Orkut was once a social networking site that was owned and operated by Google – with the vision for the site to rival the success of the likes of Facebook and Myspace. Like many other social networks, Orkut was designed to help users meet new friends, while providing a platform to allow users to maintain existing relationships. The site was named after its creator – Orkut Buyukkokten, a Google employee. Despite initial success, Orkut didn’t succeed in the long run, with Google eventually prioritising the growth of Google+ over Orkut in the social media sphere. In this article, we look at what went wrong.
Orkut was launched in 2004 by Google. The launch followed a period of extensive development by Orkut Buyukkokten – a Google employee who had worked independently on the project. Orkut was available all around the world, but gained particular traction in the United States, India and Brazil. While its popularity eventually waned in the US, it remained popular in both India and Brazil for many years.
Orkut had an interesting set of features. Unlike many social networks which require users to be connected in order for profiles to be viewed (e.g. Facebook friend request), Orkut users could see anyone’s profile. Users could rank their friends from 1 to 3 on trustworthiness, coolness and sexiness. Users could also embed YouTube videos, and share other multimedia content, which friends could in turn react to. Each profile had a scrapbook – which was similar to a Facebook wall, with users able to leave comments on one another’s scrapbook.
Orkut never really managed to hit the traffic levels that Myspace and Bebo had around the same time. Several problems affected the site. Despite gaining popularity in Iran, the site was eventually blocked by the Government. The same happened in both the United Arab Emirates and Saudi Arabia. Straight away a large number of users had their access to the site denied. There were also cases of hate groups congregating on Orkut, with the site being criticised for doing little to bring some content under control.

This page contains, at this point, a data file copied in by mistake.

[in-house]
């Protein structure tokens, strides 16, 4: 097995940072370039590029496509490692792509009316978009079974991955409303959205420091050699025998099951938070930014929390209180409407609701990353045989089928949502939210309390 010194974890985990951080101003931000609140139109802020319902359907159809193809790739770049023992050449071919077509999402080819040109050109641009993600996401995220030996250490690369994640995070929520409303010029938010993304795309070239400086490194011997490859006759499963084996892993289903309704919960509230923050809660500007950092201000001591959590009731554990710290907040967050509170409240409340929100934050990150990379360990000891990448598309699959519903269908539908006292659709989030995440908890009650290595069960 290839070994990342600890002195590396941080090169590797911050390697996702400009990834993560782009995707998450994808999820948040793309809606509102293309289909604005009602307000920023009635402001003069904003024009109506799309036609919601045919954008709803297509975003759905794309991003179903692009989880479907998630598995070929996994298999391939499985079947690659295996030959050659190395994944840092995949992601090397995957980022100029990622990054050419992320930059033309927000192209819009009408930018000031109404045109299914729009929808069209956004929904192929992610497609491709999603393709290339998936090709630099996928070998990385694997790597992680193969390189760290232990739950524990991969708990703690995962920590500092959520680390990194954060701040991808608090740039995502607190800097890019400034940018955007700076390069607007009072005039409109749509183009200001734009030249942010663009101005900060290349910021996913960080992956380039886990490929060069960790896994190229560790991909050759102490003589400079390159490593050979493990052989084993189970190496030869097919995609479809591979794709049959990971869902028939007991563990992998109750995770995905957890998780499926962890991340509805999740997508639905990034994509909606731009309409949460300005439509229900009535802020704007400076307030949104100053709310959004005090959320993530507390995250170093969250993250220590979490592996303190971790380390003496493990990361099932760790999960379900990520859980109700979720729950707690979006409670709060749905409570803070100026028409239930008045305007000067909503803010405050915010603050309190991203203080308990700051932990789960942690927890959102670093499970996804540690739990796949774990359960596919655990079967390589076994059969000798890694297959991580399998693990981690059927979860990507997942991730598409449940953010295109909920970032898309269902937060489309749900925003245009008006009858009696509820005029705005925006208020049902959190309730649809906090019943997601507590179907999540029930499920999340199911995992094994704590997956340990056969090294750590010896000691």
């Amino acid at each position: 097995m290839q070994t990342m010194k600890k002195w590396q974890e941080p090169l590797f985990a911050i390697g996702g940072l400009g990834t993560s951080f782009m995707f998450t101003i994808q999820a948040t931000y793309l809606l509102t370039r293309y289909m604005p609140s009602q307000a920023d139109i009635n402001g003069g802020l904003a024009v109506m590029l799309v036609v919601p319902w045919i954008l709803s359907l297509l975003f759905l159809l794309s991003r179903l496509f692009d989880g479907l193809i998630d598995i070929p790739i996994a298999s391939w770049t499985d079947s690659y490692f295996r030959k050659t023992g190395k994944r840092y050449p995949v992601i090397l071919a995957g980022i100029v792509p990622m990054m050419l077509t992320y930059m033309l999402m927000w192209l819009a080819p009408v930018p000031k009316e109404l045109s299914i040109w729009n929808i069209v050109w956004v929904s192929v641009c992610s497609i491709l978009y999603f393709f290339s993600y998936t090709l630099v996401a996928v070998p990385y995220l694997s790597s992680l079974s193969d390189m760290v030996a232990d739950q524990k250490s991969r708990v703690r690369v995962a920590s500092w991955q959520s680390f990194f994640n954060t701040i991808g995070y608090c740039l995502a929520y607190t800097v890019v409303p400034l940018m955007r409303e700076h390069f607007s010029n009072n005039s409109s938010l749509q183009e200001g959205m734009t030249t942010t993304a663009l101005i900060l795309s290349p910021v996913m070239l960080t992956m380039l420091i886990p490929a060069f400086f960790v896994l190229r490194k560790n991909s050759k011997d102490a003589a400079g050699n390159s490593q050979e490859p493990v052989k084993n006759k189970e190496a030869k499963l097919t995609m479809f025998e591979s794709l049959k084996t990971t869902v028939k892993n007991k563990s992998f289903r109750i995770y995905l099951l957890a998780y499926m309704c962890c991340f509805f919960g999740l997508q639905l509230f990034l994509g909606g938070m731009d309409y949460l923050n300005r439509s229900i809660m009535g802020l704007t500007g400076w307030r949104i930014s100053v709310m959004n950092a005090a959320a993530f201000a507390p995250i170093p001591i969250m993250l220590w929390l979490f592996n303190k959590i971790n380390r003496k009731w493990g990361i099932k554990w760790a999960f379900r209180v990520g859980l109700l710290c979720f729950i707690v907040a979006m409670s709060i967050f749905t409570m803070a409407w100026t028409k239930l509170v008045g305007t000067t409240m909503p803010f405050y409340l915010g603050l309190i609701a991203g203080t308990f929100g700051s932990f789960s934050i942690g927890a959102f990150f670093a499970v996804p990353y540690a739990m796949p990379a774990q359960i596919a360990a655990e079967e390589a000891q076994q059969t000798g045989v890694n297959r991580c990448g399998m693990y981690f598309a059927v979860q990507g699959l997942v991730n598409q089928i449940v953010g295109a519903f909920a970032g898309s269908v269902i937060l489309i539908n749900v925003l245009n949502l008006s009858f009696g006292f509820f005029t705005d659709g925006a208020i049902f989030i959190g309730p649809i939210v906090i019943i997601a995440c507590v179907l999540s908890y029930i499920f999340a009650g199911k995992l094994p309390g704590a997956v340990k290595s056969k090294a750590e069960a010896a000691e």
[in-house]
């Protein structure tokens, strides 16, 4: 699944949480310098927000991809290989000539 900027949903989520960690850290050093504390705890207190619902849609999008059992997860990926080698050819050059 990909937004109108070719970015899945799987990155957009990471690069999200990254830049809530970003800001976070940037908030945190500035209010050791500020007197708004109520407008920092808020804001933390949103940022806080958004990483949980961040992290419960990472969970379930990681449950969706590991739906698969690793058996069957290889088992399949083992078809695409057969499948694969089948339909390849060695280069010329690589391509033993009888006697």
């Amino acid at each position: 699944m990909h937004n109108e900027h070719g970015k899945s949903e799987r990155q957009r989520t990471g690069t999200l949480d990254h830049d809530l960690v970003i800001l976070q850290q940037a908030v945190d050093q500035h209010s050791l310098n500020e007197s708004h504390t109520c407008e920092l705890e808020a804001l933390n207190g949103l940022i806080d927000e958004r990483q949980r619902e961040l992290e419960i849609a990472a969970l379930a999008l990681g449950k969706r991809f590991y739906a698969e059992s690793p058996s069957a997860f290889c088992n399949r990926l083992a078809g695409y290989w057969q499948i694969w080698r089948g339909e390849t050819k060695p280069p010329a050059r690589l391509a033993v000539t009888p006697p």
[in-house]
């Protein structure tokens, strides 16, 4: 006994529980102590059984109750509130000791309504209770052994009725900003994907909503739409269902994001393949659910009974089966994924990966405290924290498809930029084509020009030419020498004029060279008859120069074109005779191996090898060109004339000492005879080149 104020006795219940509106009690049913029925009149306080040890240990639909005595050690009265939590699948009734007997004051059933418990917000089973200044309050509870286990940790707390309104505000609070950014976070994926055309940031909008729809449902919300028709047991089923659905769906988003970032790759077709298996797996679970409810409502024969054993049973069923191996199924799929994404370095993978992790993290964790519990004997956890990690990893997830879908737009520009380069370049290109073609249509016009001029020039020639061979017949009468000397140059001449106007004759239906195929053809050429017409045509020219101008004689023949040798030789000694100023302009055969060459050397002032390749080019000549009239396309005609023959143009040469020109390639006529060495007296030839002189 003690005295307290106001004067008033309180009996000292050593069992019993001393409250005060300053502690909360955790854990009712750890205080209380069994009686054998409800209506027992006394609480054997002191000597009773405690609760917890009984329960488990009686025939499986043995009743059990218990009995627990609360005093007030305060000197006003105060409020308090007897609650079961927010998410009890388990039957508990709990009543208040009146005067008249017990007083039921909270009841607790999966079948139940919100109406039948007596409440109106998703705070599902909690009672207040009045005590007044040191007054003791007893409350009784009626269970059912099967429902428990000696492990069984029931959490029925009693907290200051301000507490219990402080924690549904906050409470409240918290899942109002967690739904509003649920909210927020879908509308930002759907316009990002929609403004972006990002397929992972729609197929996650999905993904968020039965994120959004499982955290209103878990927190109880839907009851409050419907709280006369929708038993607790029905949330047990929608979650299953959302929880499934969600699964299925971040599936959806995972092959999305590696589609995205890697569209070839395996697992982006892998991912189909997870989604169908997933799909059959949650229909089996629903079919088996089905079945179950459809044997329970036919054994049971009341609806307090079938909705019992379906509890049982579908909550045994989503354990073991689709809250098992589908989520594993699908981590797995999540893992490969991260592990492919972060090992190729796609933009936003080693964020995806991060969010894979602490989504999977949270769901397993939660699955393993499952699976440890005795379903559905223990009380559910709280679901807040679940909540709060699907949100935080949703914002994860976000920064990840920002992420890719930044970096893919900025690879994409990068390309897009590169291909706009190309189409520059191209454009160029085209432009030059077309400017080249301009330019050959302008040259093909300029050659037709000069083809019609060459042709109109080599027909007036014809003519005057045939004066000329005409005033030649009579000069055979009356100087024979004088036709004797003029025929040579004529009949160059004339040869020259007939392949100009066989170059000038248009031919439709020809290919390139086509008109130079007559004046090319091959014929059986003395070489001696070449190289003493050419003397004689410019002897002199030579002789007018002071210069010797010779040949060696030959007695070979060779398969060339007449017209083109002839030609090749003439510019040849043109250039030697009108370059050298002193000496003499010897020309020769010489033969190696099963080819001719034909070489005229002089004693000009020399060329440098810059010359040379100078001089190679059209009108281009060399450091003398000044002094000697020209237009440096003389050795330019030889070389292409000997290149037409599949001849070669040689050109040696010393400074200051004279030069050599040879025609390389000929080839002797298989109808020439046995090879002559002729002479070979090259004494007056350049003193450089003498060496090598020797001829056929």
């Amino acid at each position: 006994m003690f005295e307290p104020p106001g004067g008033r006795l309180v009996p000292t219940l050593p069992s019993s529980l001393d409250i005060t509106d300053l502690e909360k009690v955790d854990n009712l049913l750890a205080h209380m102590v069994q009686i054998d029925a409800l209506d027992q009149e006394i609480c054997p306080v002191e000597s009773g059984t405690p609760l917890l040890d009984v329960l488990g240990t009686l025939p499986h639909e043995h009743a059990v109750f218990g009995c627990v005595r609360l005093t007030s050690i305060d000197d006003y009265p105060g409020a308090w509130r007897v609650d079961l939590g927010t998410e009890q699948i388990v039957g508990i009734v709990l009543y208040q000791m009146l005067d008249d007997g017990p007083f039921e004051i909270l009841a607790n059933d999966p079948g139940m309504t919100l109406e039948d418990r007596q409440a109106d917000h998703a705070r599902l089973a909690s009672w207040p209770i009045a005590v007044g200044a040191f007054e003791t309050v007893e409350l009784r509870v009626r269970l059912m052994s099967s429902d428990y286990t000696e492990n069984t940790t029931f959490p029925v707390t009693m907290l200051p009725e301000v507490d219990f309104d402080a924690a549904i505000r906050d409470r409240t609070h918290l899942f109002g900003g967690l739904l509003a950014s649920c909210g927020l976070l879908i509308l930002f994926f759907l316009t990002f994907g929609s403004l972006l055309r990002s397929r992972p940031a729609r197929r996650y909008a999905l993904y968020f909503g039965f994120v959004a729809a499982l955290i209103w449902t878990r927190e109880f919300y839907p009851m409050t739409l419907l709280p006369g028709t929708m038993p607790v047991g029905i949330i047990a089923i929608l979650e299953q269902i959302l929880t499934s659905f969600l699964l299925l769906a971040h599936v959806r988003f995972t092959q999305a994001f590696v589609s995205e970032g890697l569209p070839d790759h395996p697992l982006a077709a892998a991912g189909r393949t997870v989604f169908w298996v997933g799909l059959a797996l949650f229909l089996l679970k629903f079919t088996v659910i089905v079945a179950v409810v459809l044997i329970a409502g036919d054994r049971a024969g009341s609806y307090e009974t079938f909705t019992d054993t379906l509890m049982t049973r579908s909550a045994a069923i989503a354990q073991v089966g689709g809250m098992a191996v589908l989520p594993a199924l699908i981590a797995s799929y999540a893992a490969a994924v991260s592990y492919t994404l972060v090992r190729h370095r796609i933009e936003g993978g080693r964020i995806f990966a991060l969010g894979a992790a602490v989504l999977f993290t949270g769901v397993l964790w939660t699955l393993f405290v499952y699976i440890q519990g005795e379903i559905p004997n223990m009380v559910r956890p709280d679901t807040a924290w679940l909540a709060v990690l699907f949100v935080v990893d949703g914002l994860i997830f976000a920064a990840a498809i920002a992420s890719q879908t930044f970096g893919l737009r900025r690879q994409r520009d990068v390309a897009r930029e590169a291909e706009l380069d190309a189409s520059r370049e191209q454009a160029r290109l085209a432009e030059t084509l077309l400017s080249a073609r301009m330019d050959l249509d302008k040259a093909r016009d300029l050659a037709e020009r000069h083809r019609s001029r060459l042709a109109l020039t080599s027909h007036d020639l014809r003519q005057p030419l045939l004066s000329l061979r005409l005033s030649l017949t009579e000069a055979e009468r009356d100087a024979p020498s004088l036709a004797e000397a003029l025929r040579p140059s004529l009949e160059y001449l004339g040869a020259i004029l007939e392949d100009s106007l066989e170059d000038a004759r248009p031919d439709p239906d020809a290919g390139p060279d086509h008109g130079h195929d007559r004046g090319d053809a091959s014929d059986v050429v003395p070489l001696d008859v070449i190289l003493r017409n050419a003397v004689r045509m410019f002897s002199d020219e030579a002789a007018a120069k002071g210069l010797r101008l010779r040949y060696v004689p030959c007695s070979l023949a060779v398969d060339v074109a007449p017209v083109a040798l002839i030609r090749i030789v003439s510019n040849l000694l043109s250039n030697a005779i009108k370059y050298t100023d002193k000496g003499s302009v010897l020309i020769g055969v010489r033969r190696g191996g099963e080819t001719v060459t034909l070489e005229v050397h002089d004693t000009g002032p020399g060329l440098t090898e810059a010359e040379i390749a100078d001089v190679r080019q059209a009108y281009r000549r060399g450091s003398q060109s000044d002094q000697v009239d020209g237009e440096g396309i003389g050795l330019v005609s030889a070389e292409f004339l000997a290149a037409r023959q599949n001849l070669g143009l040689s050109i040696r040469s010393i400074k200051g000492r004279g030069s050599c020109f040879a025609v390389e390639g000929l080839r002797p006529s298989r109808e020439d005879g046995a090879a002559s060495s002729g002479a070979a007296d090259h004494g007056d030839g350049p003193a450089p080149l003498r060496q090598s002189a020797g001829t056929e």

Further issues came in the form of malicious computer viruses. A worm rapidly spread around Orkut, which compromised users’ banking details, usernames and passwords. The worm had been spread by a JPEG file, which was widely shared on the site. This wasn’t the only security concern, with others following. While other social networks at the time had concerns over malicious software, Orkut’s platform appeared to be particularly vulnerable.
Orkut also faced some legal issues. The creator of the site’s former employer claimed some code and elements of the idea had been stolen. India also accused Google of allowing a hate campaign against the nation to be present on the site. This was due to a community called ‘We Hate India’ being on the site, which featured anti-Indian content. Fake profiles were also an issue, with one double-murder case being linked to fake profiles on Orkut. Again, Orkut was criticised.
Orkut also fell foul of Brazil. Brazil ordered Google to release information pertaining to 24 Brazilian nationals, who had been accused of using Orkut’s platform to sell drugs, while being involved in child pornography. Google refused to release the information, stating that because the information was on servers based in the US, that Google were exempt from Brazilian law. These different problems mounted up, and with Facebook and Twitter rapidly gaining in popularity, Orkut struggled.
In the end, Google announced the closure of Orkut – with the service ceasing to operate in September 2014. While Orkut struggled to attract users in the wake of various problems, the real reason behind their demise was the rise of other social networks – namely Facebook and Twitter. Orkut were far from the only social network to struggle in that respect. Google meanwhile put their social network efforts into Google+, which proved more popular than Orkut, but still some way off of Facebook.